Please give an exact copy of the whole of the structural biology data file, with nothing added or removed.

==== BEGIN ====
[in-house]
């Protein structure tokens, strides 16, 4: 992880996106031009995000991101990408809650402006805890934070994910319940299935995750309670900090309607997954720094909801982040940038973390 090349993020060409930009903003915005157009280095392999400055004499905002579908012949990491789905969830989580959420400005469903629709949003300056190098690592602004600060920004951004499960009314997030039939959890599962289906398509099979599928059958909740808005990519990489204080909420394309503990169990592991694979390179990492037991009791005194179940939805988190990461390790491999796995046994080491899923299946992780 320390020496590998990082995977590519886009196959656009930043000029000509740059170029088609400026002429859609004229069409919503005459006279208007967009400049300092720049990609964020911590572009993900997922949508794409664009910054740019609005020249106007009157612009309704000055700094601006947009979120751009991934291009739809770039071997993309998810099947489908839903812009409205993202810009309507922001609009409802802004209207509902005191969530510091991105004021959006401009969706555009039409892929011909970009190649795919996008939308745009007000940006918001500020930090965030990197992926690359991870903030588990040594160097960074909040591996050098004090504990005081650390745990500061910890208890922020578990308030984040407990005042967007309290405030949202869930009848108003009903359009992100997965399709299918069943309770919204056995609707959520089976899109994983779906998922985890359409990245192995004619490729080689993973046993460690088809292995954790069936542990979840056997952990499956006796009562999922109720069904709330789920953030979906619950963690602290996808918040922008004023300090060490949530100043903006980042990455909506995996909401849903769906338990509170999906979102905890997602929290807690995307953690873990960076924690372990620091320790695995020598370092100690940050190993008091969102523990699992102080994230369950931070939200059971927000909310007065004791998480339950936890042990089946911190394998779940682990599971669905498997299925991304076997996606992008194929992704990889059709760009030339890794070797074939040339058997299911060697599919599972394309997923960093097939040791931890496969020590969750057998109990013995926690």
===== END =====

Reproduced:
[in-house]
């Protein structure tokens, strides 16, 4: 992880996106031009995000991101990408809650402006805890934070994910319940299935995750309670900090309607997954720094909801982040940038973390 090349993020060409930009903003915005157009280095392999400055004499905002579908012949990491789905969830989580959420400005469903629709949003300056190098690592602004600060920004951004499960009314997030039939959890599962289906398509099979599928059958909740808005990519990489204080909420394309503990169990592991694979390179990492037991009791005194179940939805988190990461390790491999796995046994080491899923299946992780 320390020496590998990082995977590519886009196959656009930043000029000509740059170029088609400026002429859609004229069409919503005459006279208007967009400049300092720049990609964020911590572009993900997922949508794409664009910054740019609005020249106007009157612009309704000055700094601006947009979120751009991934291009739809770039071997993309998810099947489908839903812009409205993202810009309507922001609009409802802004209207509902005191969530510091991105004021959006401009969706555009039409892929011909970009190649795919996008939308745009007000940006918001500020930090965030990197992926690359991870903030588990040594160097960074909040591996050098004090504990005081650390745990500061910890208890922020578990308030984040407990005042967007309290405030949202869930009848108003009903359009992100997965399709299918069943309770919204056995609707959520089976899109994983779906998922985890359409990245192995004619490729080689993973046993460690088809292995954790069936542990979840056997952990499956006796009562999922109720069904709330789920953030979906619950963690602290996808918040922008004023300090060490949530100043903006980042990455909506995996909401849903769906338990509170999906979102905890997602929290807690995307953690873990960076924690372990620091320790695995020598370092100690940050190993008091969102523990699992102080994230369950931070939200059971927000909310007065004791998480339950936890042990089946911190394998779940682990599971669905498997299925991304076997996606992008194929992704990889059709760009030339890794070797074939040339058997299911060697599919599972394309997923960093097939040791931890496969020590969750057998109990013995926690």